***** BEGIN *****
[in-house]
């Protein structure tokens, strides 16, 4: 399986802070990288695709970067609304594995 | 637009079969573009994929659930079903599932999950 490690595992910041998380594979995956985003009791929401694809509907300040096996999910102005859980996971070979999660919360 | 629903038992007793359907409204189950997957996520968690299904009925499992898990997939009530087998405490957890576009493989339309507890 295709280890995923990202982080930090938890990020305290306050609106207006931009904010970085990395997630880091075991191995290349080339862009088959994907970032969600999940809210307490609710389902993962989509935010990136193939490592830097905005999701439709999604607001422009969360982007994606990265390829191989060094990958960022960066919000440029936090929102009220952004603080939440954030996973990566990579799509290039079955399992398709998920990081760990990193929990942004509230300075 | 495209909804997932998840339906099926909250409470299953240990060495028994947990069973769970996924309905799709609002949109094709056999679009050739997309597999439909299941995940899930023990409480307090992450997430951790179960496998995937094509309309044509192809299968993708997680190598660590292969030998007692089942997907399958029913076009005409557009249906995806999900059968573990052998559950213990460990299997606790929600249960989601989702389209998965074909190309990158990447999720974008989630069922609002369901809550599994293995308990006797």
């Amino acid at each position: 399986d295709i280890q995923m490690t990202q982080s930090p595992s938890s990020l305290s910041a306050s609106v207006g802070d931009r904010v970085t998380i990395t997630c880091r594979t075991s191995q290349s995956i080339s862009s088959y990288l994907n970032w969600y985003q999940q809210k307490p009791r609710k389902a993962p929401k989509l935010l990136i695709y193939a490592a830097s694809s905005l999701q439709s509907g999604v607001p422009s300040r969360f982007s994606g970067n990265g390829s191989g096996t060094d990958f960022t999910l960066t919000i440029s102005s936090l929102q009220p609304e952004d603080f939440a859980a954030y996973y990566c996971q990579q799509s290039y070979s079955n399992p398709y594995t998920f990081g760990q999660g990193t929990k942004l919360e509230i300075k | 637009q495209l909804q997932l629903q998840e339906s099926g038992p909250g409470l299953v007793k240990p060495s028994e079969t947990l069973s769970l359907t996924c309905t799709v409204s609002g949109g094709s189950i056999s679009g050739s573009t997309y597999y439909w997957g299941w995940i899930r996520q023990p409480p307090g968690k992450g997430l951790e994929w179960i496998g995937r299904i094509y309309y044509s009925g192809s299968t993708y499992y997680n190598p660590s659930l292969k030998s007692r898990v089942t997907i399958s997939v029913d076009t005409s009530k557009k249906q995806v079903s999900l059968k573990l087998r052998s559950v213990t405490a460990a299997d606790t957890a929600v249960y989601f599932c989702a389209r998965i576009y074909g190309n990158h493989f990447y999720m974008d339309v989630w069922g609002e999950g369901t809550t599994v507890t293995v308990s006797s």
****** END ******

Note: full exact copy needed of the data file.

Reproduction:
[in-house]
């Protein structure tokens, strides 16, 4: 399986802070990288695709970067609304594995 | 637009079969573009994929659930079903599932999950 490690595992910041998380594979995956985003009791929401694809509907300040096996999910102005859980996971070979999660919360 | 629903038992007793359907409204189950997957996520968690299904009925499992898990997939009530087998405490957890576009493989339309507890 295709280890995923990202982080930090938890990020305290306050609106207006931009904010970085990395997630880091075991191995290349080339862009088959994907970032969600999940809210307490609710389902993962989509935010990136193939490592830097905005999701439709999604607001422009969360982007994606990265390829191989060094990958960022960066919000440029936090929102009220952004603080939440954030996973990566990579799509290039079955399992398709998920990081760990990193929990942004509230300075 | 495209909804997932998840339906099926909250409470299953240990060495028994947990069973769970996924309905799709609002949109094709056999679009050739997309597999439909299941995940899930023990409480307090992450997430951790179960496998995937094509309309044509192809299968993708997680190598660590292969030998007692089942997907399958029913076009005409557009249906995806999900059968573990052998559950213990460990299997606790929600249960989601989702389209998965074909190309990158990447999720974008989630069922609002369901809550599994293995308990006797």
């Amino acid at each position: 399986d295709i280890q995923m490690t990202q982080s930090p595992s938890s990020l305290s910041a306050s609106v207006g802070d931009r904010v970085t998380i990395t997630c880091r594979t075991s191995q290349s995956i080339s862009s088959y990288l994907n970032w969600y985003q999940q809210k307490p009791r609710k389902a993962p929401k989509l935010l990136i695709y193939a490592a830097s694809s905005l999701q439709s509907g999604v607001p422009s300040r969360f982007s994606g970067n990265g390829s191989g096996t060094d990958f960022t999910l960066t919000i440029s102005s936090l929102q009220p609304e952004d603080f939440a859980a954030y996973y990566c996971q990579q799509s290039y070979s079955n399992p398709y594995t998920f990081g760990q999660g990193t929990k942004l919360e509230i300075k | 637009q495209l909804q997932l629903q998840e339906s099926g038992p909250g409470l299953v007793k240990p060495s028994e079969t947990l069973s769970l359907t996924c309905t799709v409204s609002g949109g094709s189950i056999s679009g050739s573009t997309y597999y439909w997957g299941w995940i899930r996520q023990p409480p307090g968690k992450g997430l951790e994929w179960i496998g995937r299904i094509y309309y044509s009925g192809s299968t993708y499992y997680n190598p660590s659930l292969k030998s007692r898990v089942t997907i399958s997939v029913d076009t005409s009530k557009k249906q995806v079903s999900l059968k573990l087998r052998s559950v213990t405490a460990a299997d606790t957890a929600v249960y989601f599932c989702a389209r998965i576009y074909g190309n990158h493989f990447y999720m974008d339309v989630w069922g609002e999950g369901t809550t599994v507890t293995v308990s006797s």